Beaumont Army Medical Center touts role of nurse anesthetists
By DAVID BURGE | El Paso Times, Texas | Published: January 17, 2014
EL PASO, Texas — If you're having surgery at William Beaumont Army Medical Center, having a baby or some other procedure that requires anesthesia there, chances are you could be getting put under by a nurse anesthetist.
Beaumont has about 30 certified registered nurse anesthetists, or CRNAs, who have graduate-level training (master's degree or above) and perform anesthesia in every practice setting in which one can do anesthesia, said Capt. Rob Summers, a CRNA and the education coordinator for the Anesthesia Department at Beaumont.
At Beaumont, these specially trained nurses do anesthesia for general surgeries, outpatient procedures like colonoscopies, labor and deliveries, and vascular and heart procedures. And they are on call for trauma cases. They can also be deployed if they are military.
"Most people, when I go bedside, they call me doctor, because I'm a man," Summers said. "They assume I'm an anesthesiologist, and I have to say, 'I'm a nurse anesthetist."
The hospital will acknowledge national Nurse Anesthetist Week from Sunday through Jan. 25 and will educate the public about the profession, Summers said.
Nurse anesthetists perform about 34 million anesthesia procedures across the United States each year, Summers added.
This type of nurse has been around for about 150 years, said Capt. Jason Brzuchalski, a student registered nurse anesthetist who is doing his residency at Beaumont and finishing up his doctorate degree through the U.S. Army Graduate Program in Anesthesia Nursing.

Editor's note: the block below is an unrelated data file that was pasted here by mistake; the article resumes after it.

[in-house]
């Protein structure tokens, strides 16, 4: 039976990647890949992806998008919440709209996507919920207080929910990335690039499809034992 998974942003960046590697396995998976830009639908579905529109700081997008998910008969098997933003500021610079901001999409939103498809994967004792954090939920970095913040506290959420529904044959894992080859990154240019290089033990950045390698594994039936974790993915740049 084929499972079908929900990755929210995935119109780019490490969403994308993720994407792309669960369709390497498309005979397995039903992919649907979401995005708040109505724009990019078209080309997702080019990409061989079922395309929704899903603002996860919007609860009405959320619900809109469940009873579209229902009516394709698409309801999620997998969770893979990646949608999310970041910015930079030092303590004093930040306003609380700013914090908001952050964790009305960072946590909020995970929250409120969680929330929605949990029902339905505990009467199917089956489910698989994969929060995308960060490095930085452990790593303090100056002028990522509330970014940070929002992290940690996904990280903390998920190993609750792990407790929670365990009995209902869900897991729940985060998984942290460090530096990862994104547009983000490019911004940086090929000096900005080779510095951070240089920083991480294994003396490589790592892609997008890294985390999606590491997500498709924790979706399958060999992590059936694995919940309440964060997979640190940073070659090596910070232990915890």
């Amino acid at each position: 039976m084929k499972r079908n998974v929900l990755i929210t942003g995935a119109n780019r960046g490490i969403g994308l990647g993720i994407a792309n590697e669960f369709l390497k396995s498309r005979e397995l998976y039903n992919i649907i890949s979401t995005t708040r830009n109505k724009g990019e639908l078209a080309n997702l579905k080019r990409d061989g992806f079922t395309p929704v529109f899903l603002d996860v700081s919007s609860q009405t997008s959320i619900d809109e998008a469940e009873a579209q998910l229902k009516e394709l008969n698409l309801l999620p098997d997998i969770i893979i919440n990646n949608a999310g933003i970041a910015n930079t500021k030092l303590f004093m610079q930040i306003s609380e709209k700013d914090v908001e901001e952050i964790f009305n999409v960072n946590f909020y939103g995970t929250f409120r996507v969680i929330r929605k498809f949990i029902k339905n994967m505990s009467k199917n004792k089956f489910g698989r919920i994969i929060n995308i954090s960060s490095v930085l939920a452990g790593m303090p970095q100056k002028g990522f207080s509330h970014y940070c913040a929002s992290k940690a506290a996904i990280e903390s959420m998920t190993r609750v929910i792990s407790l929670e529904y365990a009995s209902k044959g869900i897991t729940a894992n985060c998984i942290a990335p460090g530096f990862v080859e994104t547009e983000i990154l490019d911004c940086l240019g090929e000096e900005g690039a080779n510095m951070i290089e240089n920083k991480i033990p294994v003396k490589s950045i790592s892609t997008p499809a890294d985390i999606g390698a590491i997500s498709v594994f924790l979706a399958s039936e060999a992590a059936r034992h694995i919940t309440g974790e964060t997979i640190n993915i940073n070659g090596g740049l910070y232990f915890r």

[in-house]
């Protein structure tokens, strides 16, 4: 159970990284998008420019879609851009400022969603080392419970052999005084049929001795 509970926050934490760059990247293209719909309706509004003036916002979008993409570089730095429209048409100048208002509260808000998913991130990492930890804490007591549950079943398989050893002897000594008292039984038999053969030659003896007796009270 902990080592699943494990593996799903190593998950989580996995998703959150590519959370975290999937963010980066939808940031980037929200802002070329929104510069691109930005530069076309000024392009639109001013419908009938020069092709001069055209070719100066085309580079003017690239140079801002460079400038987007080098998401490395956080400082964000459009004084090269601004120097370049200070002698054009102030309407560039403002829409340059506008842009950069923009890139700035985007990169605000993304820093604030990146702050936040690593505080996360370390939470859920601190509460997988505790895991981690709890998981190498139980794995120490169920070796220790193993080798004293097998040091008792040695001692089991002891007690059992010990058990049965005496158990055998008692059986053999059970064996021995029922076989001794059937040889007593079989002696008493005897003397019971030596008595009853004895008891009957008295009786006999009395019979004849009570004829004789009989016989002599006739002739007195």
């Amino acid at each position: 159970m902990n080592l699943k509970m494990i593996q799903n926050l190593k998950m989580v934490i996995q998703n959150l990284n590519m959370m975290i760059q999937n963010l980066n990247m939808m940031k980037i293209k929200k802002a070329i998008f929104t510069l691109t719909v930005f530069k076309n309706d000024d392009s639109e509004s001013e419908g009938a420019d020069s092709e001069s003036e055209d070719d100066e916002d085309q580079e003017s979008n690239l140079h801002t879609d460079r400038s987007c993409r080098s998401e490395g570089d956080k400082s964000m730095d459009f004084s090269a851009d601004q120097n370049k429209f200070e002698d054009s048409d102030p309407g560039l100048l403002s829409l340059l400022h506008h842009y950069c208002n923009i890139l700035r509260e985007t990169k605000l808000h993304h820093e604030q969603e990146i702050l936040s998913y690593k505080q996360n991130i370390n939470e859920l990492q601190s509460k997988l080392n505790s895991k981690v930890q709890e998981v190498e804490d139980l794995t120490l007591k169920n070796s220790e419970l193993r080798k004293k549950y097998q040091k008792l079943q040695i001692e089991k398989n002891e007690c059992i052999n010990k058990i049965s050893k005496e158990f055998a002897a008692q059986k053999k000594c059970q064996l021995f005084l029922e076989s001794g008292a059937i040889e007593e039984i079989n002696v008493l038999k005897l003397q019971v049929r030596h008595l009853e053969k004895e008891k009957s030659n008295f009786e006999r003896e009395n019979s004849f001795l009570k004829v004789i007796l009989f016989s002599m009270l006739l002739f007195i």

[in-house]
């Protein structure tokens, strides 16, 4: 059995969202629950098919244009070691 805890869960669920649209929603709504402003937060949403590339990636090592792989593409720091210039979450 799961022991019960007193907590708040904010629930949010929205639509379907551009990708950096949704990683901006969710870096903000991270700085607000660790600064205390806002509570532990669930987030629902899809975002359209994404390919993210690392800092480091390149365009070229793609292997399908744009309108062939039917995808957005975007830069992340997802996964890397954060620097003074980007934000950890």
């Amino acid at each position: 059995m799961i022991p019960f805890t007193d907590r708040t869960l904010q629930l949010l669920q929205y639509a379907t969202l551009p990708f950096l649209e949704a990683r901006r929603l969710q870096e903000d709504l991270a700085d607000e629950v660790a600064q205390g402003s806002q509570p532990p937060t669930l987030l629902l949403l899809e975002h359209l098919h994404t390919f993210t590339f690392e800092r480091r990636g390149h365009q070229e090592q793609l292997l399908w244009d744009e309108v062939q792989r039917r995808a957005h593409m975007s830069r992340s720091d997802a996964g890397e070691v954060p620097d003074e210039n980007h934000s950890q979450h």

The Army's program in anesthesia nursing was ranked No. 1 among all similar programs across the United States by U.S. News and World Report in 2011.
Nurse anesthetists have nearly the same amount of education and real-world experience as doctors specializing in anesthesia and are held to the same standards, Brzuchalski said.
Anesthesia nursing programs are also trying to phase out master's degrees and are moving toward requiring all new members of the profession to have a doctorate by 2025, Brzuchalski added.
"We want to let the public know that your anesthesia provider could very well be a certified registered nurse anesthetist and we provide the same quality of care and are held to the same standard as anesthesiologists," Brzuchalski said.
With 32 million more people joining the health care system because of the Affordable Care Act, these nurses will help to fill the gap, Summers said.
They are also required to be board certified, do 40 hours of continuing education every two years and use current research to guide their practices, Summers said.